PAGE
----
Thursday, August 2, 2007

Lathe-ing away at the shop

Receiving shipments of quad violin cases, cellos, or a double bass is all cumbersome work but today we may encountered a new heavyweight contender. A semi-truck had parked next to the shop and dropped us off a wooden crate.

At first, I thought it was the arrival of Les' bow making tools that he had shipped from school. But this thing was marked fragile and Made-In-China, leaking oil from from the corners of its cover.

Lester obviously knew what it was and seemed all motivated to get cracking at the crate. With hammer in hand, he began to tear away at his special delivery package.

Ladies and gentlemen of the shop, please meet your new machine: the lathe!
So what exactly is a lathe? Merriam-Webster's Online Dictionary defines it for us:
Entry: 1lathe
Pronunciation: 'lA[th]
Function: noun
Etymology: probably from Middle English lath supporting stand
: a machine in which work is rotated about a horizontal axis and shaped by a fixed tool

If you've ever seen how a potter's wheel works, it has some very similar mechanical principles to it but the material is worked in a horizontal manner. The material is held in place by two horizontal axis points and spins it really fast, while a third point comes into do some precise cutting work.
I thought this was some complex cutting edge machine, but little did I realize it's been around for some time.
[Image: A lathe from 1911 showing component parts.]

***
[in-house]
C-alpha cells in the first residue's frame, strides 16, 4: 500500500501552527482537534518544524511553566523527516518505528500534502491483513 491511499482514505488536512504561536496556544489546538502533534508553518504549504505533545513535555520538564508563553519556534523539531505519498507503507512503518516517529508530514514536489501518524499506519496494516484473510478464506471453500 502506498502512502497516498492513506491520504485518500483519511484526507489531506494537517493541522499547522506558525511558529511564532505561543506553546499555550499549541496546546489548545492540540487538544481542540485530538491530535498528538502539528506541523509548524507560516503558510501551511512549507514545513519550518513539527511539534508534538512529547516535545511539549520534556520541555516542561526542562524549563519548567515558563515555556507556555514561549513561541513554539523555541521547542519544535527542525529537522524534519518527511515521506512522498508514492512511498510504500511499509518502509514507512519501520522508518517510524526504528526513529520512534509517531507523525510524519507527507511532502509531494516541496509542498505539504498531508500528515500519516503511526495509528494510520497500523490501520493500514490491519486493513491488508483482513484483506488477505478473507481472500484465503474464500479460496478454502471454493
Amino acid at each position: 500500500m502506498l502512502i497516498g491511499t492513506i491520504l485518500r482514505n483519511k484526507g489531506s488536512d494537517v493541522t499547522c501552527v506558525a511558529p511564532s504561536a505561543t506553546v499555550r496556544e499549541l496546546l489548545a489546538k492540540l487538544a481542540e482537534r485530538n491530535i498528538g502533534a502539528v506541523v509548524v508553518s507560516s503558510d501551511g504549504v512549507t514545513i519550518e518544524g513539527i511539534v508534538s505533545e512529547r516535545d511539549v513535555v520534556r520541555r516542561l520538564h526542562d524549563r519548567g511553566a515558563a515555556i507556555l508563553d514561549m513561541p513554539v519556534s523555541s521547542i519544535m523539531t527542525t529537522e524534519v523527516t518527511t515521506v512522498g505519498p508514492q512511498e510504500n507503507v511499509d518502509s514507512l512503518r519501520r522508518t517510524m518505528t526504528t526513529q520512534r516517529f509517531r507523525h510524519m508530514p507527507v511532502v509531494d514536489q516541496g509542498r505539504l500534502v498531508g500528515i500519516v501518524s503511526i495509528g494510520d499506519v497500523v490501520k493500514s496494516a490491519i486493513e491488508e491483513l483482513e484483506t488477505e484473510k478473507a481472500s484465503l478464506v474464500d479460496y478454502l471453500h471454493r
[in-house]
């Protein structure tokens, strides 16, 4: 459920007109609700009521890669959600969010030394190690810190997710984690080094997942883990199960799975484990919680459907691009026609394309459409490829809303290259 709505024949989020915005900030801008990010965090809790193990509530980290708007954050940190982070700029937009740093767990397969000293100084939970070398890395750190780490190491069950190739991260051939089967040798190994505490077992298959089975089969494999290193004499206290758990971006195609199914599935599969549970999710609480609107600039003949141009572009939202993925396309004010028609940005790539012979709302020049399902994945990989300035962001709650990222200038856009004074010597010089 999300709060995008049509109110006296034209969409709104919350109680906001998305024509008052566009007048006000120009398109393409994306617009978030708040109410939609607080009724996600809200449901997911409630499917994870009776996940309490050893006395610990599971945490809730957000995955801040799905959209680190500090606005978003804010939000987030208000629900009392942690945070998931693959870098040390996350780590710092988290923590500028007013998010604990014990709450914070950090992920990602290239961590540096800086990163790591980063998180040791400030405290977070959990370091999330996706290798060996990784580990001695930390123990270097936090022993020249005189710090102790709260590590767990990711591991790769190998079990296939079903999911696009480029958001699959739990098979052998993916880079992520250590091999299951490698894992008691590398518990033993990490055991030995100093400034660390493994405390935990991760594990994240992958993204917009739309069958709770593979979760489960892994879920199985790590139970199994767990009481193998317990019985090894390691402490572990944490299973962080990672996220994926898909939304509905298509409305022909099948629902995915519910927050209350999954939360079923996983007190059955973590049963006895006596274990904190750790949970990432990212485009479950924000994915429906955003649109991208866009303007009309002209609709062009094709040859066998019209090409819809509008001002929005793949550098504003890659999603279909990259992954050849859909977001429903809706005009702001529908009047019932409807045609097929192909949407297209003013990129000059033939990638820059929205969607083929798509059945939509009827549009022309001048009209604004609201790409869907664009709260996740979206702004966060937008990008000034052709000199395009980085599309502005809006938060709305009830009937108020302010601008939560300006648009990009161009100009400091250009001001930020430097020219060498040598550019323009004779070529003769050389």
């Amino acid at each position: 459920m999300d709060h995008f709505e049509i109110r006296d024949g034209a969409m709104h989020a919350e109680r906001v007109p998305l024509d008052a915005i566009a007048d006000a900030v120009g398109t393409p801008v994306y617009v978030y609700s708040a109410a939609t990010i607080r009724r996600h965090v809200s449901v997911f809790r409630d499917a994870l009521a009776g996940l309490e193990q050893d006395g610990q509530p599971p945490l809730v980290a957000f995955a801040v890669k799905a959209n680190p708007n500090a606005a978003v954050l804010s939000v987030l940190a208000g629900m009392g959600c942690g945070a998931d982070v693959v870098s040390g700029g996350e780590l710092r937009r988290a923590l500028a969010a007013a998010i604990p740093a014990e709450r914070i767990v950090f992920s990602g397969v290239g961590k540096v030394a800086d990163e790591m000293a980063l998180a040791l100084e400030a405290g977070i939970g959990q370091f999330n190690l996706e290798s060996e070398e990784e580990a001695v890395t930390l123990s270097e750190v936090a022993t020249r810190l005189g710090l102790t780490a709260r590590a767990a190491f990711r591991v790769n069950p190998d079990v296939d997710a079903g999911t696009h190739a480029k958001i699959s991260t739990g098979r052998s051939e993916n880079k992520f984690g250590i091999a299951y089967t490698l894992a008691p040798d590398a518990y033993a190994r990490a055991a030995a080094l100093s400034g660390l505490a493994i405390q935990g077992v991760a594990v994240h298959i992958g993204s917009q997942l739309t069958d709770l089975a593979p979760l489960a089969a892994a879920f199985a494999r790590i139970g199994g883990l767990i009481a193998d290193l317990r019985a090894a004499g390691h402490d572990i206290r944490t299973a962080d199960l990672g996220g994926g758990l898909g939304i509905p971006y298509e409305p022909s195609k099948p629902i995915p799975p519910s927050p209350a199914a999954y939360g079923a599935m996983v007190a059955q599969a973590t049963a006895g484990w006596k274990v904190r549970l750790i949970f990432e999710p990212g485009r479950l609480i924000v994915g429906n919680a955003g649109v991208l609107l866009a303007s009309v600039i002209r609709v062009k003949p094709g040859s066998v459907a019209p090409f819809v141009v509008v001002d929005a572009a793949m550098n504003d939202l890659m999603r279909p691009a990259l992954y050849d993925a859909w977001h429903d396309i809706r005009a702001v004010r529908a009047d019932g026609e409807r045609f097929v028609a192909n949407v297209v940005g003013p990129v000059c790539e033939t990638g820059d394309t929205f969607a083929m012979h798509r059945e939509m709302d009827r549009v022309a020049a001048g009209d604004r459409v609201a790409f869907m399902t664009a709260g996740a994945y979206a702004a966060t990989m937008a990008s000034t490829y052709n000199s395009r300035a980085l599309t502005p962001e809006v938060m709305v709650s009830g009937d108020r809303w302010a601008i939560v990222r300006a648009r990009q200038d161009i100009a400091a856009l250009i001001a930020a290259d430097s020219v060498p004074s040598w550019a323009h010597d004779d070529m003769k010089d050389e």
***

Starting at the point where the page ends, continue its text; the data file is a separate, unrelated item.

The image shows its modern predecessor during the Industrial Revolution but in fact, lathes were used as far back as the Ancient world such as the Egyptians.

Enough of the history, so why the need? Mainly for Lester's repair jobs such as bushings, eyelets on the frogs, and button making. He also makes tool bits used for his bow making. Example, a prim bit he uses cuts inside the the inner mortise of the frog. However, this little tool can't be found in the store nor can they found in a craftsman tool catalog like Dicks. He had to make it by ironing and grinding it, a long and manual labor task. With the lathe, less time spent and precision tools made for better work, less work, and Les happy.

For all the necessity of Lester's work, more work was required to make this work. First, getting it transported on the dolly. A one, two, three, lift and support. Carting it inside to the edge of the stairs, a slow descent down to the shop basement. And of course, this ole' lathe needs some support, a table to be built. A shopping run out to Lowes for material and Les was hammering away.
I'll do a full blown blog about the operation of this lathe in the future for any of you tech nerds and mechanics out there. For now, we're still trying to read the instructions manual.

No comments:


Creative Commons License
This work is licensed under a Creative Commons Attribution-Noncommercial-Share Alike 3.0 United States License.